As 250 million people across the globe pledge their support to Plastic Free July, it is a good time to look at the chair you are probably sitting on right now, and what happens to it when you get rid of it.
The Plastic Free Foundation, organisers of the Plastic Free July initiative, kicked off in Australia nearly a decade ago, focusing on changing our behaviour away from single use plastics. It is relatively easy to quantify single use – we take off the wrapper and put it in the bin; the waste is obvious. We can choose not to use disposable cups or plastic straws and we can complain about excess packaging on goods, however in our western culture we all need something to sit on – we can’t choose to reject furniture on the strength of what it is made from or what happens to it end of life – or can we?
Do we need to make a choice?
As millions of tonnes of furniture is sent to landfill every year it is time for us to consider not only its disposal, but to question the materials it was made from in the first place. The massive environmental impact our waste is bestowing on the planet is widely acknowledged, but I believe it is our insatiable appetite for yet more goods, in a price pushed, consumer led economy that is the source of the problem. The fashion industry has much to answer for; no longer are there four seasons for collections, but fifty-two. Garments are not even on hangers before they are binned, and this constant turnover in the search for new and latest has leeched to interiors. The concept that you replace your living room furniture every time you change the colour of the walls is not uncommon. With large homestyle emporiums selling brand new wing armchairs for less than £200 why would such a piece hold any value to us? It was designed to throw away.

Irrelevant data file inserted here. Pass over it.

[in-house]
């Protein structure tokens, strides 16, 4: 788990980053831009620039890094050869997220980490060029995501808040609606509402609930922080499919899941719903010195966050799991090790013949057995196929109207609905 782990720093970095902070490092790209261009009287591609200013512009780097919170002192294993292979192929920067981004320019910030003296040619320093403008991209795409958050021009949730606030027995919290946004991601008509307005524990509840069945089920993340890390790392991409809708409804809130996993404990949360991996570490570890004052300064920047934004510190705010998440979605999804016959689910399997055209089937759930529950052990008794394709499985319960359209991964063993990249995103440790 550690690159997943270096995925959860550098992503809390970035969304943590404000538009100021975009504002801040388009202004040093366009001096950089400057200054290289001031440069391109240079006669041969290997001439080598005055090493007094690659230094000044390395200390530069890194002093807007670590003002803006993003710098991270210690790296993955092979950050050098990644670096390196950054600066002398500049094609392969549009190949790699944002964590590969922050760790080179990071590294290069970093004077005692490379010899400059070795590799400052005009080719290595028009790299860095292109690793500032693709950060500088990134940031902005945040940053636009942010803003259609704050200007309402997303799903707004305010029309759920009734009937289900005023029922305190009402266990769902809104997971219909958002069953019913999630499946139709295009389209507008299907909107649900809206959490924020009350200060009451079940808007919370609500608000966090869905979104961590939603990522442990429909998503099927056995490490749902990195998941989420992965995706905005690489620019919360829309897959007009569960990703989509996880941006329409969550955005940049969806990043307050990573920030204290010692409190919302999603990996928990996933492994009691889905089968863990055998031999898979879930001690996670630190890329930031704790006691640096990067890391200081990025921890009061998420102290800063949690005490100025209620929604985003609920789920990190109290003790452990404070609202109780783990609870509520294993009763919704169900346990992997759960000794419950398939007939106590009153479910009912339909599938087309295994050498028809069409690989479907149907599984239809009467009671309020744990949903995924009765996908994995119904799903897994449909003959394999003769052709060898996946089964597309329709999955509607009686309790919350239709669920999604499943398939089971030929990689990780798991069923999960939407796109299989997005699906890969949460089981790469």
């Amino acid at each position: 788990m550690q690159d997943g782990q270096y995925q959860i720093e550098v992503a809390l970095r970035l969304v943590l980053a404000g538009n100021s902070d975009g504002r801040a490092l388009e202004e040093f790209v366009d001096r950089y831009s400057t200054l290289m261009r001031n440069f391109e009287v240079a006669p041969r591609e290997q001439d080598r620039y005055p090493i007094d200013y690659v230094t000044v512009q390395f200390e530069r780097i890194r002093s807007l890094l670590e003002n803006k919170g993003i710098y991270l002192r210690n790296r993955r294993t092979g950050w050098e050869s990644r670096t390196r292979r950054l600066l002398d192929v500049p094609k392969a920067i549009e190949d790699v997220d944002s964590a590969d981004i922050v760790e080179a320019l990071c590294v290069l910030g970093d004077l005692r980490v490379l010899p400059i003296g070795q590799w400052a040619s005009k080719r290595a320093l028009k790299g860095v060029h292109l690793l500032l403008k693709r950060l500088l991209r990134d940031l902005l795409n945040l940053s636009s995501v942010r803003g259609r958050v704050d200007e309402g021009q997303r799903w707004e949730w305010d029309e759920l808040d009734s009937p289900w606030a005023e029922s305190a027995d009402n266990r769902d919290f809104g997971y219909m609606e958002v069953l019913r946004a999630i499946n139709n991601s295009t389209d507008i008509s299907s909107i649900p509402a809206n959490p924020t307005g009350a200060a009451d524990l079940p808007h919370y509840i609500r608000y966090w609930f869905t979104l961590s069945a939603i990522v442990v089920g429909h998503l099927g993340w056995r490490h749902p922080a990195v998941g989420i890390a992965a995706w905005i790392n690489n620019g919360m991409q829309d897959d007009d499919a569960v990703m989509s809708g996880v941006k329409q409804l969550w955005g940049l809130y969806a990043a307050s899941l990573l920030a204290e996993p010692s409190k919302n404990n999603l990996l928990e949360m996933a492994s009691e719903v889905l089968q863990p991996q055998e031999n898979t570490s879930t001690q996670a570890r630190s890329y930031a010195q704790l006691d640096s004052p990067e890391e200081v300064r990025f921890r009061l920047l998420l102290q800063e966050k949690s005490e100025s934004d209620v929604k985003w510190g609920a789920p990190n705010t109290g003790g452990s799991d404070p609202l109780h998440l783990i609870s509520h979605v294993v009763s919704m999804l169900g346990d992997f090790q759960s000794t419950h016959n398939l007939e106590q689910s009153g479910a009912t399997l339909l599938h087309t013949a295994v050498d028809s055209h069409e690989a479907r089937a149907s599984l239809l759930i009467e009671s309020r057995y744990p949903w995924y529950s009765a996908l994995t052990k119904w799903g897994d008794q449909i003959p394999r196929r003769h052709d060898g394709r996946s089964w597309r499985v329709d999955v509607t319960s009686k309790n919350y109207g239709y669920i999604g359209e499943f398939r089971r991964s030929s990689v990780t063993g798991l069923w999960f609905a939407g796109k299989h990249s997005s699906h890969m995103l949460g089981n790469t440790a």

When we buy a new sofa, we only see the top fabric, the gorgeous weave in the perfect accent to our room scheme at a price we can afford. It is the technology of plastics that has made this possible so when did our love affair with the plastic chair begin?
A century ago, stuffings for upholstered furniture was straw, hair, natural fibre of any kind that could be acquired. Throughout the twentieth century advances in production and material technologies, accelerated by the necessities of two world wars, went hand in hand with the design aesthetic of the modern age. Synthetic plastic from the petrochemical industry made anything possible, perfectly suited to moulding processes and mass production, and therefore cheap. Any colour, any size, any shape – what isn’t to love?
It is little wonder that designers such as Arne Jacobsen made such superb use of the material in his iconic egg chair of 1956; the pop art culture and psychedelia of the 1960s took the material and ran with it. As the 1960s gave way to the 70’s, fashions changed – out were the wooden arms and legs synonymous with mid-century styling and welcome in the era of the heavily padded three-piece suite made from synthetic fabrics covering layers of polyurethane foam over glued particleboard framing.
But there was a problem. What had been overlooked in this fashion for comfort was the deadly risk it held in the event of a fire. This was brought home in 1979 when the nation was rocked by fire which gutted Woolworth’s department store in Piccadilly Manchester. There were 9 fatalities, and this account from the Woolworths archive reads:
“In the corner, out of sight, polyurethane sofas had stood on their ends. The investigation concluded that their fabric had been set on fire, perhaps by a discarded cigarette. It had smouldered until the flames reached the foam filling. This was highly inflammable and had burnt at 700oC, releasing a deadly cyanide gas. A single breath had been enough to kill.”